Syrian rebels threaten Christian towns

Michael Collins -22/12/12

“What happens when they start killing Christians?”Michael Collins 8/27

Rebels have threatened to storm two predominantly Christian towns in central  Syria, saying regime forces are using them to attack nearby areas, an  activist group said Saturday. It says such an attack could force  thousands of Christians from their homes. (Image: White House Web Page, headlines added)

The Britain-based Syrian Observatory for Human Rights reported that one  rebel group has issued an ultimatum to the towns of Mahrada and  Sqailbiyeh in the province of Hama.

Rami Abdul-Rahman, who heads  the Observatory, said some Christians and Alawis have also left Hama  province in the past several days to escape violence. He said some of  them found shelter in the coastal city of Tartus.

A video released by rebels showed Rashid Abul-Fidaa, who identified himself as the Hama  commander of the Ansar Brigade, calls on residents to “evict” regime  forces or be attacked.

“Assad’s gangs in the cities are shelling  our villages with mortars and rockets destroying our homes, killing our  children and displacing our people,” said Abdul-Fidaa, who wore an  Islamic headband and was surrounded by gunmen. “You should perform your  duty by evicting Assad’s gangs,” he said. “Otherwise our warriors will  storm the hideouts of the Assad gangs.”

He accused regime forces  of taking positions in the two towns in order to “incite sectarian  strife” between Christians and the predominantly Sunni opposition. Assad belongs to the Alawi minority sect, an off-shoot of Shiite Islam.

Mahrada was the hometown of Ignatius Hazim, the former Patriarch of the  Damascus-based Eastern Orthodox Church who passed away on December 5 at  the age of 92.

Christians, who make up about 10 percent of Syria’s population, say they are particularly vulnerable to the violence  sweeping the country of 22 million people. They are fearful that Syria  will become another Iraq, with Christians caught in the crossfire  between rival Islamic groups.

The conflict started 21 months ago  as an uprising against Assad, whose family has ruled the country for  four decades. It quickly morphed into a civil war, with rebels taking up arms to fight back against a bloody crackdown by the government.  According to activists, more than 40,000 people have been killed since  March 2011.

Clashes between troops and rebels in the central city  of Homs, Syria’s third largest, have already displaced tens of thousands of Christians, most of whom either fled to the relatively safe coastal  areas or to neighboring Lebanon.

The new Eastern Orthodox  Patriarch Youhanna Yaziji, who replaced Hazim, told reporters in the  capital Damascus Saturday that the church is “deeply-rooted in Syria.”  He added that Christians in Syria are not part of the conflict and will  continue to coexist with people of the region urging rival Syrian  factions to negotiate a settlement through dialogue.

“We are staying here and this is our land,” he said.

Russia’s foreign minister, meanwhile, said that Damascus has consolidated its  chemical weapons into one or two locations to protect them from a rebel  onslaught.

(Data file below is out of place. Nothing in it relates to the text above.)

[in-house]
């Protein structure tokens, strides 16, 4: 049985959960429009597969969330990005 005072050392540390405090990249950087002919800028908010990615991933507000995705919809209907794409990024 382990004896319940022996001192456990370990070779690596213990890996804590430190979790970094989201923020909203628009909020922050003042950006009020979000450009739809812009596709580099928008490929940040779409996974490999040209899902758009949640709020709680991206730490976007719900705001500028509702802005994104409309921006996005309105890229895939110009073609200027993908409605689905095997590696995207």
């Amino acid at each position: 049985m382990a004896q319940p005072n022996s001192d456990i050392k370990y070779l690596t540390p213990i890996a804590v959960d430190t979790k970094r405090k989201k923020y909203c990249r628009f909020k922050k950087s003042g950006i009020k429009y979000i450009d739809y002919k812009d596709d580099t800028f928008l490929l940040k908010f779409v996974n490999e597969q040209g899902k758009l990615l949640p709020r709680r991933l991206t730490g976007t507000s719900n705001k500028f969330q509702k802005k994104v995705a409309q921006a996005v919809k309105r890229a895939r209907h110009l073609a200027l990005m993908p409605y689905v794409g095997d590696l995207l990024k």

US intelligence officials have said the regime may be  readying chemical weapons and could be desperate enough to use them,  while also expressing concerns they could fall into militant hands if  the regime crumbles.

Moscow’s Foreign Minister Sergey Lavrov said  Russia, which has military advisers training Syria’s military, has kept  close watch over Damascus’s chemical arsenal. He said the Syrian  government has moved them from many arsenals to just “one or two  centers” to properly safeguard them.

Lavrov also told reporters on a flight from an EU summit late Friday that countries in the region had asked Russia to convey an offer of safe passage to Assad.

Syria  refuses to confirm or deny if it has chemical weapons but Damascus is  believed to have nerve agents as well as mustard gas. It also possesses  Scud missiles capable of delivering them.

The push by rebels in  Hama province came days after they opened a new front against regime  forces attacking checkpoints and army posts in the central region.

Activists and state media reported violence in different parts of Syria on  Saturday including in the capital Damascus and the northern city of  Aleppo, Syria’s largest.

In Damascus, the state-run news agency  SANA said gunmen assassinated Saturday Haider al-Sammoudi who works as a cameraman for the government’s TV station. Several journalists working  for state media have been assassinated over the past months.

In another development, 11 rebel groups said they have formed a new coalition, the Syrian Islamic Front.

A statement issued by the new group, dated December 21 and posted on a  militant website Saturday, described the group as “a comprehensive  Islamic front that adopts Islam as a religion, doctrine, approach and  conduct.”

Several rebel groups have declared their own coalitions in Syria, including an “Islamic state” in the embattled city of Aleppo.

The statement said the new group will work to avoid differences or disputes with the other Islamic groups.

Syrian authorities meanwhile handed over to Beirut three Lebanese citizens who were killed last month in a clash with Syrian troops shortly after they crossed the border. Syria has so far returned 10 bodies to the Lebanese authorities and says it has no more.

(AP, Al-Akhbar)

Alahkbar, Beirut 12/22

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